Tort reform measures from McGaugh and Corlew passed out of House
JEFFERSON CITY, Mo. – The passage and signing of right-to-work into law overshadowed almost everything else occurring in the Capitol. However, House Republicans also passed two important tort reform measures last week previously stymied in other years by Gov. Jay Nixon.
Rep. Joe Don McGaugh’s collateral source rule bill and Rep. Kevin Corlew’s expert witness standard bill both made it through the House last week. Both bills have been the early focus of tort reform efforts by House leadership, and Speaker Todd Richardson said Thursday he was “excited” to see such fast progress on both bills.
McGaugh’s bill would change the way Missouri’s courts deal with evidence in injury cases regarding special damages. Under the current system, a jury can receive evidence regarding the total cost of damages charged to an injured party from plaintiffs while a defendant can offer the defendants can show what that party has received from insurance companies to make them whole. McGaugh’s bill would limit the evidence to just what the defendant presents, arguing it makes the courts more consistent and because it informs juries of the actual cost of the injury, fairer.
While the representative recognized Gov. Eric Greitens has not explicitly mentioned passing a collateral source rule change, McGaugh said his bill was a major part of the tort reform changes the governor has pursued to promote economic development in the state.
“We continue to see reports coming out of not only St. Louis, but all the state of Missouri, that employers are looking at the tort environment in the state,” McGaugh said. “This is a small step to equalize the courts to make it fair not only for plaintiffs but defendants. It’s a common sense approach.”
While McGaugh says the bill is designed to prevent plaintiffs from earning a windfall, opponents say the bill would just transfer the windfall to those who incurred the damages instead.
The Senate has already passed identical legislation. Sen. Ed Emery’s collateral source bill has been second read in the House, and McGaugh carried Emery’s bill in the House last year. As with Sen. Dan Brown’s right-to-work bill, Emery’s Senate bill will likely be the one to reach Greitens’ desk to avoid any procedural pitfalls with McGaugh’s bill in the upper chamber.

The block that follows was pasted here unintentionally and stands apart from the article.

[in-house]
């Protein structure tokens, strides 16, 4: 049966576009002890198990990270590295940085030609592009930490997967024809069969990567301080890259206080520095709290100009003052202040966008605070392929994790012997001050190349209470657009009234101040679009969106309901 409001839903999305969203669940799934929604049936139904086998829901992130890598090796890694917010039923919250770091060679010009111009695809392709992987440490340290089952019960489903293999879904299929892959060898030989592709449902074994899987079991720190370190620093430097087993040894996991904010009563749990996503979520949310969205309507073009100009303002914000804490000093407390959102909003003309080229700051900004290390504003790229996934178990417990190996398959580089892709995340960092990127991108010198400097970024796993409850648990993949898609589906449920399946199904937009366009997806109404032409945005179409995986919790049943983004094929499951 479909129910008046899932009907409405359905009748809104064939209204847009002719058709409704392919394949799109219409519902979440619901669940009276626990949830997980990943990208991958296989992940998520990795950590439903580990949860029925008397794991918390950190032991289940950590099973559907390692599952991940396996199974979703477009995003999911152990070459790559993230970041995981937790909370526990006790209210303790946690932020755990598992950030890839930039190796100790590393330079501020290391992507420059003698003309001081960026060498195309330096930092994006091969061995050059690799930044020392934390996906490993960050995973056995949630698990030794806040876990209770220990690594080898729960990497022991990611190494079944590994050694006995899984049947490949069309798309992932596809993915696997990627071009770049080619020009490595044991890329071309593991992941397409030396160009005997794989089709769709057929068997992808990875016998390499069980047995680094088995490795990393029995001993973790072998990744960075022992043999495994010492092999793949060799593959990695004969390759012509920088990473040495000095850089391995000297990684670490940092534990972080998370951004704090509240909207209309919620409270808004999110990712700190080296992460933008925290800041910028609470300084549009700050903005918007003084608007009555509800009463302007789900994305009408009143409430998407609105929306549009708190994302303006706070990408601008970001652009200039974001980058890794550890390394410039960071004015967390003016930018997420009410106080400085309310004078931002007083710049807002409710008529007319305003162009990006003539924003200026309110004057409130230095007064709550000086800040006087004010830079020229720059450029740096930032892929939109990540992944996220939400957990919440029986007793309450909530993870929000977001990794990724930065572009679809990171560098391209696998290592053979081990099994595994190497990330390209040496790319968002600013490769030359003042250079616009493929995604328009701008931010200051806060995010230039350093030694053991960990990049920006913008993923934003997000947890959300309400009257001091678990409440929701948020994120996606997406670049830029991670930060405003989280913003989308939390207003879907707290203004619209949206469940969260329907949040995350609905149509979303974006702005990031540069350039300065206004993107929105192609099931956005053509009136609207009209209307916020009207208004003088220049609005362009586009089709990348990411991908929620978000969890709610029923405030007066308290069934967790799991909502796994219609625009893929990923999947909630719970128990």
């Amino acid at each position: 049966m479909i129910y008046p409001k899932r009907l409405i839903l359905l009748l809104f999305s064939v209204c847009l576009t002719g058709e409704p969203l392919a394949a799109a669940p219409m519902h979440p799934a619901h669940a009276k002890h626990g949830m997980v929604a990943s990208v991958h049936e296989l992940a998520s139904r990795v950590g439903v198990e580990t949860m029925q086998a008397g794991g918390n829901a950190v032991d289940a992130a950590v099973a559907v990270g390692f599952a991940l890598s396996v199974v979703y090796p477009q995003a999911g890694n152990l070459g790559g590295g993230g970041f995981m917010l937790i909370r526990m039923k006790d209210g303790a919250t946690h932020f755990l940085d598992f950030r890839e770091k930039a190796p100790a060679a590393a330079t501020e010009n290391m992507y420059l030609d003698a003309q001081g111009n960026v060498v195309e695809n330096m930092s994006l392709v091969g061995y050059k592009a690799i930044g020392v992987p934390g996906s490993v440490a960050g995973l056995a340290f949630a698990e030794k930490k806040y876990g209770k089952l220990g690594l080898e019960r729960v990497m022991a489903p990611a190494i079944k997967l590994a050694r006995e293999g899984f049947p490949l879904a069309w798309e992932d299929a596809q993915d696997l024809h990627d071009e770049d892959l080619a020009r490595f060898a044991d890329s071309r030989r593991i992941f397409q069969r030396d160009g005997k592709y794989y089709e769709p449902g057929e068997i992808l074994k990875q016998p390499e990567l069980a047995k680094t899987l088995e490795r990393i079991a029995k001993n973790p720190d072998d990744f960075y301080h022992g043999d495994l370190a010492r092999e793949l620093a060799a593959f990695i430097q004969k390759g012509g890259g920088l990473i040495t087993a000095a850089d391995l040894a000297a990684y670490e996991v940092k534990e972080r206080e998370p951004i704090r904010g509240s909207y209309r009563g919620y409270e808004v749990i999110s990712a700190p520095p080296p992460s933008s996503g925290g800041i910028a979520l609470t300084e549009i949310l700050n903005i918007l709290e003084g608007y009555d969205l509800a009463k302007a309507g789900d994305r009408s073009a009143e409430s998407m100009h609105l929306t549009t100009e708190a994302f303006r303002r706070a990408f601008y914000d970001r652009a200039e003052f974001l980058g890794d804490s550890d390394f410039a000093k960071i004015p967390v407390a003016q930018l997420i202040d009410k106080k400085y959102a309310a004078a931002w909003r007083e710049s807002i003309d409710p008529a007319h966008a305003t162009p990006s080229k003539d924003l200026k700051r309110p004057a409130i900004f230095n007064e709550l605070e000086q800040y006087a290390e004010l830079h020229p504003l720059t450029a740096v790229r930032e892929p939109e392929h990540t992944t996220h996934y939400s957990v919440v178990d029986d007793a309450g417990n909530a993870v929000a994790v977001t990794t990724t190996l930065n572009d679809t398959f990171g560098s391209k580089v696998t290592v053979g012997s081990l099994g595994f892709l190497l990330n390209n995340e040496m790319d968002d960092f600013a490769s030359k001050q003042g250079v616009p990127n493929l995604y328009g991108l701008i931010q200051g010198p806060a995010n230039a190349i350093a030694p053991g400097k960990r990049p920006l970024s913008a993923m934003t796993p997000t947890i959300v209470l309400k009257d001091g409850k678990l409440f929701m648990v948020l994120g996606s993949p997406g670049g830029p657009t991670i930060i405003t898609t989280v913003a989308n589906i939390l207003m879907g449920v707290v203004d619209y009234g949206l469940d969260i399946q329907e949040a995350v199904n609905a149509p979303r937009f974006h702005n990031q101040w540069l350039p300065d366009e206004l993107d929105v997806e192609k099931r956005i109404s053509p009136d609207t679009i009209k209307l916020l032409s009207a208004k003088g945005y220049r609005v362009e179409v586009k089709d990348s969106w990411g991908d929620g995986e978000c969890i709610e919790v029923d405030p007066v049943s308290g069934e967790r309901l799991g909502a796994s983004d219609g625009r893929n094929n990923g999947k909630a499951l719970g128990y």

However, Corlew’s bill to adopt the Daubert expert witness standards could end up being the version to reach Greitens’ desk as Libla’s like bill has yet to make it out of committee. Corlew says his bill would bring a set standard to all of Missouri’s courts as opposed to Missouri’s current standard for expert testimony.
“This is a good step to make sure convictions in criminal cases or judgments in civil cases that involve scientific principles are really based on reliable evidence and not upon junk science,” he said.
Assistant Minority Floor Leader Gina Mitten has served as the primary detractor of these tort case changes on the Special Committee on Litigation Reform, the committee overseeing the two bills. She believes both measures give too much power to high-power corporate defendants with more resources than the average citizen.
“I’m opposed to anything that shuts the courthouse doors to all Missourians,” she said. “Folks deserve access to our justice system and both of these bills do nothing other than to try to deny that access to my constituents and the constituents of every other person of this body.”